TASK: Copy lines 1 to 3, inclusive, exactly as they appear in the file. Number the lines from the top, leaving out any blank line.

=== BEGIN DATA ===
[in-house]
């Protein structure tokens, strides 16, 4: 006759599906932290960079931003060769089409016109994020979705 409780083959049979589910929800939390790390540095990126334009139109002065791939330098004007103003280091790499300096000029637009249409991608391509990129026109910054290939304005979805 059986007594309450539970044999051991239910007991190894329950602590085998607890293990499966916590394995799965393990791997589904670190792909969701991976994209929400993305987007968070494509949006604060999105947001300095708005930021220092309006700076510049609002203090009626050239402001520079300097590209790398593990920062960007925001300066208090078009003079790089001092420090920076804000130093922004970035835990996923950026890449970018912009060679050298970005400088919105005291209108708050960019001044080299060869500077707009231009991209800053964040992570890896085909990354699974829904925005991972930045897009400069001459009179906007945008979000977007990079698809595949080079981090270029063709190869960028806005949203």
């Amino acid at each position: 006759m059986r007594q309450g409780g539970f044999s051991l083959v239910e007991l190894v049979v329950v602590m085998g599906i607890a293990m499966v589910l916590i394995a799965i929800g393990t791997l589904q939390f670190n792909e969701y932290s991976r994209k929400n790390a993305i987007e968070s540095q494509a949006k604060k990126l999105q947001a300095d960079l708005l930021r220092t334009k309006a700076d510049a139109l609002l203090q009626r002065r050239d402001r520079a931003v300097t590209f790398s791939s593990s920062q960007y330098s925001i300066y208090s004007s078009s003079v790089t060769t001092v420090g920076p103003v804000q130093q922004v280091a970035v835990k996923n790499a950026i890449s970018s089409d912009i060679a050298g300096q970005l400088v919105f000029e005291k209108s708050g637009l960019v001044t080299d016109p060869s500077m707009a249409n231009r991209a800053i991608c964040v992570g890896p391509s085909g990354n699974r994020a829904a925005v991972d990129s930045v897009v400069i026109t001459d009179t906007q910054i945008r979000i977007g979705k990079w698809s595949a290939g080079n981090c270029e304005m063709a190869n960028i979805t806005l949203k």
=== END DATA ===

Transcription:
[in-house]
């Protein structure tokens, strides 16, 4: 006759599906932290960079931003060769089409016109994020979705 409780083959049979589910929800939390790390540095990126334009139109002065791939330098004007103003280091790499300096000029637009249409991608391509990129026109910054290939304005979805 059986007594309450539970044999051991239910007991190894329950602590085998607890293990499966916590394995799965393990791997589904670190792909969701991976994209929400993305987007968070494509949006604060999105947001300095708005930021220092309006700076510049609002203090009626050239402001520079300097590209790398593990920062960007925001300066208090078009003079790089001092420090920076804000130093922004970035835990996923950026890449970018912009060679050298970005400088919105005291209108708050960019001044080299060869500077707009231009991209800053964040992570890896085909990354699974829904925005991972930045897009400069001459009179906007945008979000977007990079698809595949080079981090270029063709190869960028806005949203």
């Amino acid at each position: 006759m059986r007594q309450g409780g539970f044999s051991l083959v239910e007991l190894v049979v329950v602590m085998g599906i607890a293990m499966v589910l916590i394995a799965i929800g393990t791997l589904q939390f670190n792909e969701y932290s991976r994209k929400n790390a993305i987007e968070s540095q494509a949006k604060k990126l999105q947001a300095d960079l708005l930021r220092t334009k309006a700076d510049a139109l609002l203090q009626r002065r050239d402001r520079a931003v300097t590209f790398s791939s593990s920062q960007y330098s925001i300066y208090s004007s078009s003079v790089t060769t001092v420090g920076p103003v804000q130093q922004v280091a970035v835990k996923n790499a950026i890449s970018s089409d912009i060679a050298g300096q970005l400088v919105f000029e005291k209108s708050g637009l960019v001044t080299d016109p060869s500077m707009a249409n231009r991209a800053i991608c964040v992570g890896p391509s085909g990354n699974r994020a829904a925005v991972d990129s930045v897009v400069i026109t001459d009179t906007q910054i945008r979000i977007g979705k990079w698809s595949a290939g080079n981090c270029e304005m063709a190869n960028i979805t806005l949203k």